Andrew Little's leadership crisis is not over, even if he survives tomorrow's caucus meeting.
If three polls weren't enough, the Labour leader will come under immense pressure to do the right thing and stand aside if the poll slump continues.
Metiria Turei's benefit fraud admission may have precipitated the reallocation of votes on the centre left. (Labour's soft support went to New Zealand First in disgust at Turei).
But part of Little's crisis was his reaction to that. The shock admission on 1 News that he had considered resigning comes close to an admission of defeat.
That was how television viewers saw it and it is a difficult posture to recover from so close to an election.
He might just as well have been wearing a "loser" hat.
Little now has to face the prospect of having to appear his most campaign-confident when in fact he is in the pits of despair in the vain hope the voters don't see through it.
Labour MPs have publicly rallied behind Little but he should not necessarily be heartened by that.
They have an ulterior motive - to prevent Jacinda Ardern taking the leadership cleanly after the election.
The public reason to stand behind Little now is loyalty to the leader and the hope that the party can recover from the polling slump two months from the election.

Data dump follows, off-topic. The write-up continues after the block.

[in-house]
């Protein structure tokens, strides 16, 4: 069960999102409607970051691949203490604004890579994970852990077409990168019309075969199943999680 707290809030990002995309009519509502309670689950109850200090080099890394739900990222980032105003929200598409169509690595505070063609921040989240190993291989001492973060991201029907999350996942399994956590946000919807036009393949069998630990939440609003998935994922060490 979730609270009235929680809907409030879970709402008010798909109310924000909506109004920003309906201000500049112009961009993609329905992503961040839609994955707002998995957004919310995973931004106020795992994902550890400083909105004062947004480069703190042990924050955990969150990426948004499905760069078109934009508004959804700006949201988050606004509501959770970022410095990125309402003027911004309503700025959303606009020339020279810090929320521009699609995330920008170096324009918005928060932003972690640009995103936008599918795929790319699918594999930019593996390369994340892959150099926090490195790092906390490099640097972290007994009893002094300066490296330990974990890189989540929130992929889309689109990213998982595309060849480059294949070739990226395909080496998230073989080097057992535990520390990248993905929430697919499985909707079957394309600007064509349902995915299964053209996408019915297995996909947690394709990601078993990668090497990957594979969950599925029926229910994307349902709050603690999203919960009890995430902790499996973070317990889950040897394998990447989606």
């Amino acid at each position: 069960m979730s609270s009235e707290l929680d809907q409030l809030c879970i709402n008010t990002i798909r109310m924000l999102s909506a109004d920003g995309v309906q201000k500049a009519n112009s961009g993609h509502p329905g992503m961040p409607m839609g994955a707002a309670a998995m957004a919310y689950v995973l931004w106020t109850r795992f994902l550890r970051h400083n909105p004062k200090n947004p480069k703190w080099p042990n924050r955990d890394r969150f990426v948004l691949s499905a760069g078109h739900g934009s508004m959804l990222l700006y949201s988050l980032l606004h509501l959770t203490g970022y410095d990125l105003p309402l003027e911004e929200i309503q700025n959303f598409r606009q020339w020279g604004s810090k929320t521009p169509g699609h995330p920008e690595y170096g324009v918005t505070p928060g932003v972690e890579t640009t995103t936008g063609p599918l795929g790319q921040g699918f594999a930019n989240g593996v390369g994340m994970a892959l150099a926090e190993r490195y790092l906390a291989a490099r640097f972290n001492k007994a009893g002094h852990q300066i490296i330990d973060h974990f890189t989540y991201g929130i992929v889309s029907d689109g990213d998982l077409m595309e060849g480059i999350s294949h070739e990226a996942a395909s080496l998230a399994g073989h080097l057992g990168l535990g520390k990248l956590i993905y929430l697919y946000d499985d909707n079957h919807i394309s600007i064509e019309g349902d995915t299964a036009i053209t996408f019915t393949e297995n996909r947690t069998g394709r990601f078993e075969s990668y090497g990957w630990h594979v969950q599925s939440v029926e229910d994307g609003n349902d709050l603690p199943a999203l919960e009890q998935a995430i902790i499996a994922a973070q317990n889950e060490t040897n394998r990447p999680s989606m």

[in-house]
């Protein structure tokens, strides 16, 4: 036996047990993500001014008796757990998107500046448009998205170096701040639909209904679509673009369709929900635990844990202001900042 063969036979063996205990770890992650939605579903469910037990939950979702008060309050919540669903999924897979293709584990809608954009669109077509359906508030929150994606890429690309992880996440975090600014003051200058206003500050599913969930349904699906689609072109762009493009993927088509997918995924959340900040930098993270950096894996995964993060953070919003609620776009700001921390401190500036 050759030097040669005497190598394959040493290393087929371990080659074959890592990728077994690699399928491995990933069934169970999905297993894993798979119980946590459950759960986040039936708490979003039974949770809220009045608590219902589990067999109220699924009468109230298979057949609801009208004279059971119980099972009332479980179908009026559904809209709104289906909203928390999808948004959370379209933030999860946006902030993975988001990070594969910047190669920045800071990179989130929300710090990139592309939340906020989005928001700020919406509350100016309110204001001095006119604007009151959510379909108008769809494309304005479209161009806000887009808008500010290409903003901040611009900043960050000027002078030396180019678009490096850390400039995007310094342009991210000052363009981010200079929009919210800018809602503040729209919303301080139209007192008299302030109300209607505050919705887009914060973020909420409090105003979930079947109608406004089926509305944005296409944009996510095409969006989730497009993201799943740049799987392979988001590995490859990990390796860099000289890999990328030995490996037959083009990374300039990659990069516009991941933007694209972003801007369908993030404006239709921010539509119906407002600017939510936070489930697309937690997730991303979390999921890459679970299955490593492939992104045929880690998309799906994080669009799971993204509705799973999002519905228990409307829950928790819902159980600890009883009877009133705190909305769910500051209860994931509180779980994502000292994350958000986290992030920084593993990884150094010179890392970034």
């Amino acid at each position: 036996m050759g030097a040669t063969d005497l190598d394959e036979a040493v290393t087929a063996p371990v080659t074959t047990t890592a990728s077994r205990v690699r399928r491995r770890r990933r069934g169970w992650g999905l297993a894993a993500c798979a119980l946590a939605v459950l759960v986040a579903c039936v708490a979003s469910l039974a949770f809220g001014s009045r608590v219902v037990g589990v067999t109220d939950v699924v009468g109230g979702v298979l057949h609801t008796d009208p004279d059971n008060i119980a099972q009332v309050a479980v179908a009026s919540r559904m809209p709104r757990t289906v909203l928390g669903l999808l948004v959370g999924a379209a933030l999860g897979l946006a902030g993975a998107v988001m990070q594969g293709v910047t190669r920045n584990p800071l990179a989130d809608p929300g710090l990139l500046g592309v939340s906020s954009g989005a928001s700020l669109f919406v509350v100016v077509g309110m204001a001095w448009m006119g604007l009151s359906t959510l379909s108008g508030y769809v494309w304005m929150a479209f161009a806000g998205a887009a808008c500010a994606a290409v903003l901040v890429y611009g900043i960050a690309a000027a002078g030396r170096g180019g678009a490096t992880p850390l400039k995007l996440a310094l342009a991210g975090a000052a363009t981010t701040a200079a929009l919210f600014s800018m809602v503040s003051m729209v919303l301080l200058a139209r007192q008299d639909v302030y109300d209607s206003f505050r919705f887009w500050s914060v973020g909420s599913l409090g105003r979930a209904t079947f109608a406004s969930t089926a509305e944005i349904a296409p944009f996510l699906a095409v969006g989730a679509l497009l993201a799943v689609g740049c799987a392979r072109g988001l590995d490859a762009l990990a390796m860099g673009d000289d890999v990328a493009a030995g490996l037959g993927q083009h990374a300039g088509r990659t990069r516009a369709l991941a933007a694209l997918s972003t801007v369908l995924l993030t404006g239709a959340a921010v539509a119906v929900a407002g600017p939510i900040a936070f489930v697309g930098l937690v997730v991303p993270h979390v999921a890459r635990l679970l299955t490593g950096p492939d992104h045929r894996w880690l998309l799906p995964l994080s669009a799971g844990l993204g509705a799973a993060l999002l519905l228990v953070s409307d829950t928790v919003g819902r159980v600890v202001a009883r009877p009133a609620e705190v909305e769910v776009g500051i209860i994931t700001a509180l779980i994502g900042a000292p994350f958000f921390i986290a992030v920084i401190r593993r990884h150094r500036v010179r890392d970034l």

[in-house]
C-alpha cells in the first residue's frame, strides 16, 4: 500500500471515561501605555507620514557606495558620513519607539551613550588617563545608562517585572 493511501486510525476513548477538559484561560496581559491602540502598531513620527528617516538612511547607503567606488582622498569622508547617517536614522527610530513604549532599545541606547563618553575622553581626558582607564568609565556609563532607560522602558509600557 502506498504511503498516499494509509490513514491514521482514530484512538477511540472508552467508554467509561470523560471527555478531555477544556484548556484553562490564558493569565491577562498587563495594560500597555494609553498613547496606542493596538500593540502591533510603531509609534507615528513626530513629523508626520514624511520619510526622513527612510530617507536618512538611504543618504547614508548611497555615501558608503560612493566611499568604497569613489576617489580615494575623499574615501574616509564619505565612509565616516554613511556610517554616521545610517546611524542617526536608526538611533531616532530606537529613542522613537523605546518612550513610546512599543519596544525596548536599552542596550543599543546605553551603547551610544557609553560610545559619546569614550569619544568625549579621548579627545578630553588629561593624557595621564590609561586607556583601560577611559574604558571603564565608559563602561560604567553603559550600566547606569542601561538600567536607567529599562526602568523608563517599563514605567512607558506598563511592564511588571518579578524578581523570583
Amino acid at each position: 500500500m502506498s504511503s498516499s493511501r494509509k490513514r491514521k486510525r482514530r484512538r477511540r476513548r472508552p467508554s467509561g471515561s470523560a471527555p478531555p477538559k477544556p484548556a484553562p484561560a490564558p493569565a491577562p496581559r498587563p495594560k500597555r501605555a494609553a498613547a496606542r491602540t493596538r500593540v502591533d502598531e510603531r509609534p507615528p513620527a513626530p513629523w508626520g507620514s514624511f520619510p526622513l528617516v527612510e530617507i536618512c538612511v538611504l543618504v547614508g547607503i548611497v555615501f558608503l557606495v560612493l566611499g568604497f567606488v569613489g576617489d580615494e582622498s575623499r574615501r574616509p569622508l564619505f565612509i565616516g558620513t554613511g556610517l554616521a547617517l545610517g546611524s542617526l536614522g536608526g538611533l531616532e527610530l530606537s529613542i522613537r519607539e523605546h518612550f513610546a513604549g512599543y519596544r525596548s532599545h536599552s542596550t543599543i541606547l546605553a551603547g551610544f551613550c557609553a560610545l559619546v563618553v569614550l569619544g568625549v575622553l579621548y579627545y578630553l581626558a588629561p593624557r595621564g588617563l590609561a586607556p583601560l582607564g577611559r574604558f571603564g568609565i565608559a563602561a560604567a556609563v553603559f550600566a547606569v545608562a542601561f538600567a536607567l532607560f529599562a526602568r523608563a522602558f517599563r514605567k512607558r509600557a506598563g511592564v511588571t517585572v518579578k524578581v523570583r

The less public one is to reserve their own position in a potential future contest.
If Little decided to give it away today or in the next few weeks deputy Ardern would be the only contender, albeit a reluctant one.
She would be obliged to accept. It might be sooner than she wanted but in the interests of the party she would agree.
She might not staunch the flow of voters draining away from Labour but she would almost certainly do better than Stuart Nash, Phil Twyford or Grant Robertson would do.
The party would then expect Ardern to lead the party uncontested into next term as well.
That is an incentive for some MPs to persuade Little to stay in the role for now either because they want to have a go themselves or they support someone to have a go after the election - Nash, Twyford or Robertson.
Ironically, Little staying could also make it harder for National to form a Government through an overhang - a bigger Parliament.
If the party vote, for example, sunk so low it entitled Labour to only 22 MPs but it won its current 27 electorate seats, the 120-seat Parliament would increase by five Labour MPs and increase the number required for a majority.
That would make it harder for National to form a majority.
Sadly for Little, on the latest polls he wouldn't even make it back to Parliament at all to benefit from his own poor performance.
If Little is putting off the inevitable, he may be better to stand aside now for Ardern.